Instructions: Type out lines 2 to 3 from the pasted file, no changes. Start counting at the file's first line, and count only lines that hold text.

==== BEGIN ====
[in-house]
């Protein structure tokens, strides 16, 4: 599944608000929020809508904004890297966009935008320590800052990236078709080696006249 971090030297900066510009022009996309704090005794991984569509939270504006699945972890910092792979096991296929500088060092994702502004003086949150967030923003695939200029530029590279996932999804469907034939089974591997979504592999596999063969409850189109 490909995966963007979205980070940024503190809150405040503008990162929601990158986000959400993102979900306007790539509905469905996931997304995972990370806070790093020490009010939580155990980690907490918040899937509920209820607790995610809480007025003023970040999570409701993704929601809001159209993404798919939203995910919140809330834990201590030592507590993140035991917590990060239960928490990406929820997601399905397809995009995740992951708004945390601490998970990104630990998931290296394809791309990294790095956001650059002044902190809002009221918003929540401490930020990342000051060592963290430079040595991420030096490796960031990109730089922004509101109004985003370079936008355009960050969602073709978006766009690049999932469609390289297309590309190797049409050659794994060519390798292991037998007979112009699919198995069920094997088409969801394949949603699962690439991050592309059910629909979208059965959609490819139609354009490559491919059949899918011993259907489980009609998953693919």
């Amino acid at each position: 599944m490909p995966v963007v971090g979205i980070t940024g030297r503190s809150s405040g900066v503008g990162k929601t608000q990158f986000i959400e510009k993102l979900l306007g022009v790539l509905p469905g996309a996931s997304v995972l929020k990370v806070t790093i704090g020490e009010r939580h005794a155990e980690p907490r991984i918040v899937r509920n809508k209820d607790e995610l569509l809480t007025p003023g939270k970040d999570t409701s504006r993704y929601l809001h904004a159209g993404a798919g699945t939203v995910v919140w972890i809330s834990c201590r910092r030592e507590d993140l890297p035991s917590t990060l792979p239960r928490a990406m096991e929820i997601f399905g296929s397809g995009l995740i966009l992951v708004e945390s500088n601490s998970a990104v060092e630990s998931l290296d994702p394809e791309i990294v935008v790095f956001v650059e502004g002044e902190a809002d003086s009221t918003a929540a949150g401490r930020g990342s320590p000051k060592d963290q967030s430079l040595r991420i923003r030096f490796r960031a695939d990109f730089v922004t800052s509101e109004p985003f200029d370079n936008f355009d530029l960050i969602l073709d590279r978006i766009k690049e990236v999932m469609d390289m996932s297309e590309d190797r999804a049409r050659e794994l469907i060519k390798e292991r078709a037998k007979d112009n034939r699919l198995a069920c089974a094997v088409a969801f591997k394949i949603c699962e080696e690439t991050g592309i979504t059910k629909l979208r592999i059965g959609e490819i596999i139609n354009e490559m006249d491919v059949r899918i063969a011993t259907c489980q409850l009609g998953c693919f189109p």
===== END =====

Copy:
């Protein structure tokens, strides 16, 4: 599944608000929020809508904004890297966009935008320590800052990236078709080696006249 971090030297900066510009022009996309704090005794991984569509939270504006699945972890910092792979096991296929500088060092994702502004003086949150967030923003695939200029530029590279996932999804469907034939089974591997979504592999596999063969409850189109 490909995966963007979205980070940024503190809150405040503008990162929601990158986000959400993102979900306007790539509905469905996931997304995972990370806070790093020490009010939580155990980690907490918040899937509920209820607790995610809480007025003023970040999570409701993704929601809001159209993404798919939203995910919140809330834990201590030592507590993140035991917590990060239960928490990406929820997601399905397809995009995740992951708004945390601490998970990104630990998931290296394809791309990294790095956001650059002044902190809002009221918003929540401490930020990342000051060592963290430079040595991420030096490796960031990109730089922004509101109004985003370079936008355009960050969602073709978006766009690049999932469609390289297309590309190797049409050659794994060519390798292991037998007979112009699919198995069920094997088409969801394949949603699962690439991050592309059910629909979208059965959609490819139609354009490559491919059949899918011993259907489980009609998953693919």
């Amino acid at each position: 599944m490909p995966v963007v971090g979205i980070t940024g030297r503190s809150s405040g900066v503008g990162k929601t608000q990158f986000i959400e510009k993102l979900l306007g022009v790539l509905p469905g996309a996931s997304v995972l929020k990370v806070t790093i704090g020490e009010r939580h005794a155990e980690p907490r991984i918040v899937r509920n809508k209820d607790e995610l569509l809480t007025p003023g939270k970040d999570t409701s504006r993704y929601l809001h904004a159209g993404a798919g699945t939203v995910v919140w972890i809330s834990c201590r910092r030592e507590d993140l890297p035991s917590t990060l792979p239960r928490a990406m096991e929820i997601f399905g296929s397809g995009l995740i966009l992951v708004e945390s500088n601490s998970a990104v060092e630990s998931l290296d994702p394809e791309i990294v935008v790095f956001v650059e502004g002044e902190a809002d003086s009221t918003a929540a949150g401490r930020g990342s320590p000051k060592d963290q967030s430079l040595r991420i923003r030096f490796r960031a695939d990109f730089v922004t800052s509101e109004p985003f200029d370079n936008f355009d530029l960050i969602l073709d590279r978006i766009k690049e990236v999932m469609d390289m996932s297309e590309d190797r999804a049409r050659e794994l469907i060519k390798e292991r078709a037998k007979d112009n034939r699919l198995a069920c089974a094997v088409a969801f591997k394949i949603c699962e080696e690439t991050g592309i979504t059910k629909l979208r592999i059965g959609e490819i596999i139609n354009e490559m006249d491919v059949r899918i063969a011993t259907c489980q409850l009609g998953c693919f189109p």